652 F.2d 1115 (1st Cir. 1981), 81-1081, Fantasy Book Shop, Inc. v. City of Boston
|Citation:||652 F.2d 1115|
|Party Name:||FANTASY BOOK SHOP, INC., Lotten Books, Inc. and Journal Books, Inc., Plaintiffs, Appellants, v. CITY OF BOSTON, Kevin H. White, Robert J. Ryan, Boston Redevelopment Authority, Joanne A. Prevost, Joseph M. Jordan, Chinese Economic Development Council, Inc., Michael Obryon and William J. Leong, Defendants, Appellees.|
|Case Date:||June 16, 1981|
|Court:||United States Courts of Appeals, Court of Appeals for the First Circuit|
Argued April 7, 1981.
As Amended July 30, 1981.
[Copyrighted Material Omitted]
[Copyrighted Material Omitted]
Regina L. Quinlan, Boston, Mass., with whom Leonard A. Lucas, Boston, Mass., was on brief, for plaintiffs, appellants.
Laurie Burt, Boston, Mass., with whom John D. Patterson, Jr., and Foley, Hoag & Eliot, Boston, Mass., were on brief, for defendants, appellees Chinese Economic Development Corp., Inc., Michael Obryon and William J. Leong.
Arlene S. LaPenta, Boston, Mass., with whom Nicholas Foundas, Boston, Mass., was on brief, for defendants, appellees City of Boston, Kevin H. White, Joanne A. Prevost, and Joseph M. Jordan.
Margaret M. Brown and Harry G. Stoddard, Boston, Mass., on brief for defendants, appellees, Robert J. Ryan and Boston Redevelopment Authority.
Before COFFIN, Chief Judge, ALDRICH and BOWNES, Circuit Judges.
COFFIN, Chief Judge.
In this appeal we must decide whether a municipal ordinance governing the licensing of public amusements and exhibitions unconstitutionally interferes with the right of an adult book store to offer to the public a coin-operated motion picture business.
Since 1974 the City of Boston's zoning code has restricted operation of so-called adult uses to a single downtown Adult Entertainment District, popularly known as the Combat Zone. In addition, all "theatrical exhibitions, public shows, public amusements and exhibitions of every description" are required to obtain a license before they may operate for pay. This requirement, 14 City of Boston Codes §§ 426-428, has been enacted pursuant to a state statute authorizing such municipal regulation, Mass.Gen.Laws ch. 140, § 181. Section 181 was reenacted in 1979 after its predecessor, which empowered a municipality to deny a public amusement license upon finding only that granting one "would lead to violations of the public safety, health, or order", was declared unconstitutionally vague in City of Fitchburg v. 707 Main Corp., 369 Mass. 748, 343 N.E.2d 149 (1976). A similarly worded Boston ordinance issued pursuant to that earlier statute had been declared unconstitutionally vague in Galarelli v. White, Civ.No. 73-2587-G (D.Mass. Sept. 21, 1973) (unpublished).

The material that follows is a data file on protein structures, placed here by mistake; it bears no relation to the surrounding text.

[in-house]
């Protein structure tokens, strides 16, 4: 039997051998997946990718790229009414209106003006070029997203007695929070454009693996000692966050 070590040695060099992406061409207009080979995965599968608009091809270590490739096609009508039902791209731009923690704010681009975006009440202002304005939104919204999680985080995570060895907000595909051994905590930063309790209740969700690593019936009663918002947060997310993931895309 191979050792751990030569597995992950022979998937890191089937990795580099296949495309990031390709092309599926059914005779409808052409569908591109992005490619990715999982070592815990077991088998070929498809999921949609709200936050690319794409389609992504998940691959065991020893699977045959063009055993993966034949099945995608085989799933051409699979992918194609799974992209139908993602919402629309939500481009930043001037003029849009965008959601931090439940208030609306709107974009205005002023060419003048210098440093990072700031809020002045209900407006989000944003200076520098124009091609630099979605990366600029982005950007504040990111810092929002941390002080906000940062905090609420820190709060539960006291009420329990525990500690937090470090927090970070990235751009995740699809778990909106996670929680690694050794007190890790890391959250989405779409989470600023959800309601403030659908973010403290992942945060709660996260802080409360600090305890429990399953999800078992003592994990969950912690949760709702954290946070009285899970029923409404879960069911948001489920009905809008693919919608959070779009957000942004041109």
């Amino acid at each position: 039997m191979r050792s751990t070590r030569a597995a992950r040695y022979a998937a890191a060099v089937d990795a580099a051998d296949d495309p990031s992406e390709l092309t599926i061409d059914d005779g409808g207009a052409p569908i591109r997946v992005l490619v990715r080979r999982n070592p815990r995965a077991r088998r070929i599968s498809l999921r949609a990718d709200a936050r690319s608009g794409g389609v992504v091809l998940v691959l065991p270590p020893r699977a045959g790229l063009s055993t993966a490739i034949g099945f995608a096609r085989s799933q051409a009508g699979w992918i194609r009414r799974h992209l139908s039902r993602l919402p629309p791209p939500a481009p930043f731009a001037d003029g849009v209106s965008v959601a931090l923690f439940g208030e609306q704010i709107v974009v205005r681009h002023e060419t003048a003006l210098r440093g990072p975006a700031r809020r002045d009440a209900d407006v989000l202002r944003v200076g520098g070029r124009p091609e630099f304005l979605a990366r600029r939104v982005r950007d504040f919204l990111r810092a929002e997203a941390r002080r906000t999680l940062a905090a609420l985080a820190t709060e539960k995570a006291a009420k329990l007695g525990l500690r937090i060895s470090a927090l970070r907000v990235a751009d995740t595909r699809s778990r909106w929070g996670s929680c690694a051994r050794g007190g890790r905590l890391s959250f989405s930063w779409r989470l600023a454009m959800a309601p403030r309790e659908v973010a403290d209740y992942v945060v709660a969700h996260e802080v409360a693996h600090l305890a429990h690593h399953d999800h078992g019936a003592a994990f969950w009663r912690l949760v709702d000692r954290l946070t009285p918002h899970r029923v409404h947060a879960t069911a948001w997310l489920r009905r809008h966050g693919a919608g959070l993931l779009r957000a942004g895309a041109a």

The statute as reenacted makes it a crime to operate a public amusement for pay without a license, and delegates the power to grant or deny licenses to local governments. The revised section material to this lawsuit 1 provides that:
"(T)he mayor or selectmen shall grant such license or shall deny such license upon a finding that issuance of such license would lead to the creation of a nuisance or would endanger the public health, safety or order by:
(a) unreasonably increasing pedestrian traffic in the area in which the premises are located or
(b) increasing the incidence of disruptive conduct in the area in which the premises are located or
(c) unreasonably increasing the level of noise in the area in which the premises are located."
The City ordinance in all material respects simply quotes the statute, with the significant exceptions of an added fourth ground for denial and a condition applicable to all four criteria. The added criterion, (d), allows denial if a license would "otherwise significantly harm( ) the legitimate protectable interests of the affected citizens of the city", while the general condition provides that "no application shall be denied if the anticipated harm is not significant or if the likelihood of its occurrence is remote".
Plaintiffs-appellants are three adult book stores offering coin-operated motion pictures for pay in the city of Boston. They like others had operated their businesses without licenses since the earlier licensing regulations were declared unconstitutional. They became subject to the new licensing laws in 1979, and in July and August 1980 applied for licenses to operate their films through December 31, 1980. 2 They filed their applications with appellee Prevost, Executive Director of the Mayor's Office of Consumer Affairs and Licensing, to whom appellee White had delegated his authority as Mayor of appellee City of Boston. 3 Prevost presided over hearings on the applications in September and October 1979, at which virtually all testimony focussed on nearby residents' objections to the activities in the Combat Zone as a whole. The only testimony directed with any specificity to appellants' applications came from representatives of organizations interested in purchasing and redeveloping the building in which appellants operated. This testimony, which was supplemented by a letter to Prevost, emphasized the importance of such redevelopment to the financial well-being of the surrounding community, and asserted that the existing uses would be incompatible with that redevelopment and could lead to future safety and traffic problems. These claims, in appellants' view, must be understood in the context of ongoing publicly-stated efforts by appellee White and others to "eliminate" the Combat Zone as a whole, and of appellee White's specific assertion that rehabilitation of this building would "remove five pornographic outlets from the city."